I read that some talking head from the Italian Olympic Committee has come out and talked about Formula 1, in support of Ferrari’s campaign to have Fernando Alonso and Kimi Raikkonen ride dinosaurs around the Circus Maximus. I have some advice for him: Go away, shut up and worry about your own sport. If that seems uncharitable, I can only say this: What would his reaction be if Bernie Ecclestone or Jean Todt got up and started spouting on about doping in international athletics? I gave up watching athletics and cycling years ago because I did not trust anything about either sport. It would be nice to believe in them because athletic endeavour and physical achievements can be inspiring, but too many champions have tested positive over the years…
So, Mr Malvolio, or whatever your name is, slide away somewhere and do something positive for your own sport and don’t mess in Formula 1.
I think Ferrari is a great thing for the sport. It a legend and its fans are filled with passion. All over the world there are Ferrari fans. Terrific. However, I really do not like the current attempts to manipulate the sport simply because the Italian team cannot compete with Mercedes Benz in terms of engine design. Sorry, if that does not quite fit the Ferrari image of great engineering, but if you live by the sword, you have to be prepared to get stuck in the ribs as well.
Ferrari competes in F1 with a number of unfair advantages and if there was some logical thinking going on down there someone would have realised that if there is one team that would gain from a cost cap, it is Ferrari. Why? Because it is smaller than the big manufacturers like Renault and Mercedes Benz, so when it comes to ramping up costs to win, it cannot compete. It even struggles against the soda pop manufacturer Red Bull.
So, if Ferrari was being sensible, it would be in favour of a cost cap…
But, of course, if there was a cost cap, Ferrari would probably need to give up its advantages. We don’t know for certain what these are, because these things are secret, but we do know that under the terms of the last Concorde Agreement that ran from 2009 to 2012 that the Italian team got 2.5 percent of the F1 prize fund, off the top, before anyone else got a taste of anything. While some argue that this is grossly unfair, Ferrari says that it should be rewarded for the power of its brand, which is synonymous with Formula 1. You can be absolutely sure that the new deals that last from 2013-2020 will not have given Ferrari any less money – and the likelihood is that the company got a bigger slice of the pie, straight out of the oven.
What does this advantage actually mean? Well, folks, it means that in 2011, for example, the prize fund was around $682 million. That meant that before this was divided up Ferrari was handed a cheque for $17.5 million. If you do the numbers based on that year’s prize fund: Red Bull Racing earned $98.8 million for winning the championship. McLaren got $88.6 million for coming second and Ferrari made $95.8 million for coming third. How is that fair?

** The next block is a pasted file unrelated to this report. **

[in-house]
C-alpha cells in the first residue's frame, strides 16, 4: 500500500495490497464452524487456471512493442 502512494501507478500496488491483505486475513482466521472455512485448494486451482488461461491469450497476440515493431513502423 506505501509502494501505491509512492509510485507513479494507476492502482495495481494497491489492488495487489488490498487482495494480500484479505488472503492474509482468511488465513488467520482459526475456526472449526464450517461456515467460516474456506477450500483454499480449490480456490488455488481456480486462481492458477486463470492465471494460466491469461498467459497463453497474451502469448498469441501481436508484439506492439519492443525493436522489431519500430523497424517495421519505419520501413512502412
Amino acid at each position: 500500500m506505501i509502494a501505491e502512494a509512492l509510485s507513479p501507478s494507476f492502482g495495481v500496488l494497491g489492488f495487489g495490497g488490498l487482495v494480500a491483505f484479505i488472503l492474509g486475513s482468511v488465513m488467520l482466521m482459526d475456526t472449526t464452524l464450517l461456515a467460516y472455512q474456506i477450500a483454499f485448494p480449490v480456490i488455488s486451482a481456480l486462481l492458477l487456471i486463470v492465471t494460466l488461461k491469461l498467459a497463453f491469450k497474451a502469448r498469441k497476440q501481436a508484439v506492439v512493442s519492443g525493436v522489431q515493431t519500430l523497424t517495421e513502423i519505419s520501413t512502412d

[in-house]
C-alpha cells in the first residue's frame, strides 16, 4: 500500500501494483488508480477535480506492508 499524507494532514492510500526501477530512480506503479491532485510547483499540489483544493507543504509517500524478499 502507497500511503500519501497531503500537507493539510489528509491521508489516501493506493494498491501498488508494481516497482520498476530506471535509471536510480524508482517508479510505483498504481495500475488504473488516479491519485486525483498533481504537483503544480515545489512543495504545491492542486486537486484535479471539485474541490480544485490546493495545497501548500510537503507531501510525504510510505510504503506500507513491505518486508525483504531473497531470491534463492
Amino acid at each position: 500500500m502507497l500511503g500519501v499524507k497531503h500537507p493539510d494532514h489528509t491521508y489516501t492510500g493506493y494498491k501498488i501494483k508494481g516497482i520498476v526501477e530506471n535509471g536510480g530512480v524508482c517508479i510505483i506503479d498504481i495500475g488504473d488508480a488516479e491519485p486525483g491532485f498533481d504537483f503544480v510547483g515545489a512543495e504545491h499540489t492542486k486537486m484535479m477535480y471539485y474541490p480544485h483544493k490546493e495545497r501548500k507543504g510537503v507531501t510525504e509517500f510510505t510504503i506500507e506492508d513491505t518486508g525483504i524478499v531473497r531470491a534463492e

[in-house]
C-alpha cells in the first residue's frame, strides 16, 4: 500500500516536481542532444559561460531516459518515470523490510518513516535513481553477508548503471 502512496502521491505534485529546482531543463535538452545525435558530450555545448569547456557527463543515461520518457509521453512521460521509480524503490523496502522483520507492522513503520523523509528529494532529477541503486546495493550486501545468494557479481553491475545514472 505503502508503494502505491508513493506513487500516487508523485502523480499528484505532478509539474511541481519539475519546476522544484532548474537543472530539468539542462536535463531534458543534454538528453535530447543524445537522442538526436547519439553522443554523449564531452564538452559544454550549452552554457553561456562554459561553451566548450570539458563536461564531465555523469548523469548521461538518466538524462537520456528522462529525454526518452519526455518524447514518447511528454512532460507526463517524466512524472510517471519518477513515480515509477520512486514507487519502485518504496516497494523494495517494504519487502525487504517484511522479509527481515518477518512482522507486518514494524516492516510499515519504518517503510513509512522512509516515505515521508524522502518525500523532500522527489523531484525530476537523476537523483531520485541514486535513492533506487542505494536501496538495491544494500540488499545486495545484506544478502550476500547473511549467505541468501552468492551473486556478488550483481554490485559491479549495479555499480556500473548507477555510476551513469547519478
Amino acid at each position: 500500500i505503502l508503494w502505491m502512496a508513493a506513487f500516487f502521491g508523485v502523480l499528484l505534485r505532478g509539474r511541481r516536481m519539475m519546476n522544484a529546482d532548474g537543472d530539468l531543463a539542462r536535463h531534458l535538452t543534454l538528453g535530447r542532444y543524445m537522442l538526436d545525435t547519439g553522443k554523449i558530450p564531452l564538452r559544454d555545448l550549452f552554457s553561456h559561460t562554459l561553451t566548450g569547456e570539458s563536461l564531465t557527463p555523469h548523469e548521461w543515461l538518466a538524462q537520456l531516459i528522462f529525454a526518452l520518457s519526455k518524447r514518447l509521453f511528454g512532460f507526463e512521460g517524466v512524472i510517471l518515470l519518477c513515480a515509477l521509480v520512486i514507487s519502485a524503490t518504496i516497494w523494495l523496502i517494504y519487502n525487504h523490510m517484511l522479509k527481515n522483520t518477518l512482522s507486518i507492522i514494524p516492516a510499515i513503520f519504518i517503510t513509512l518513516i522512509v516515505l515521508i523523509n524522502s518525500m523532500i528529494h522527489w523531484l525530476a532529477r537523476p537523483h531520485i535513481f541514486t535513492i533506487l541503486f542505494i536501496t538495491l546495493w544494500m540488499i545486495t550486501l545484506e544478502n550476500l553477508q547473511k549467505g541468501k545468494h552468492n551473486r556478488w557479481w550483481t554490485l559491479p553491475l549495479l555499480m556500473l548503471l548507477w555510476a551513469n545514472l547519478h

These days there is no such thing as a Concorde Agreement and the sport is based on bilateral agreements between the Commercial Rights Holder and each individual team. The deals may be based on the terms of the old Concorde Agreement but the numbers involved are not known. The details are locked away in safes.
What we do know is that until 2020 Ferrari has a right of veto in respect of the introduction/modification of any technical or sporting regulations (except for safety requirements). There are some conditions that must be met in order for this veto to be used including the proviso that the veto can only be used if it is not prejudicial to the traditional values of the championship and/or the image of the FIA, and that Ferrari considers that the new regulations are likely to have a substantial impact on its “legitimate interest”.
Let us not just blame Ferrari for this because this situation was not arrived at without the complicity of others, looking after their vested interests, and it is fairly clear that Red Bull Racing has some kind of similar financial deal, and probably others have had their deals sweetened as well, either with a signing bonus or a year-by-year deal.
Is that the right way to run the sport? Would it not be so much better if all of this was transparent and in the open and everyone got the same? I am in favour of success being rewarded, but I think it would be better to have a prize fund that operated on the basis of points-per-dollar involved, rather than just World Championship points. That way the smaller teams would be rewarded from their efficiency and the successful smaller teams would be legitimately rewarded for success achieved. It would also be an incentive for the bigger teams to bring down their spending.
That way there would be a solid field of competitors, no dodgy side deals and a feeling that there was a level playing field.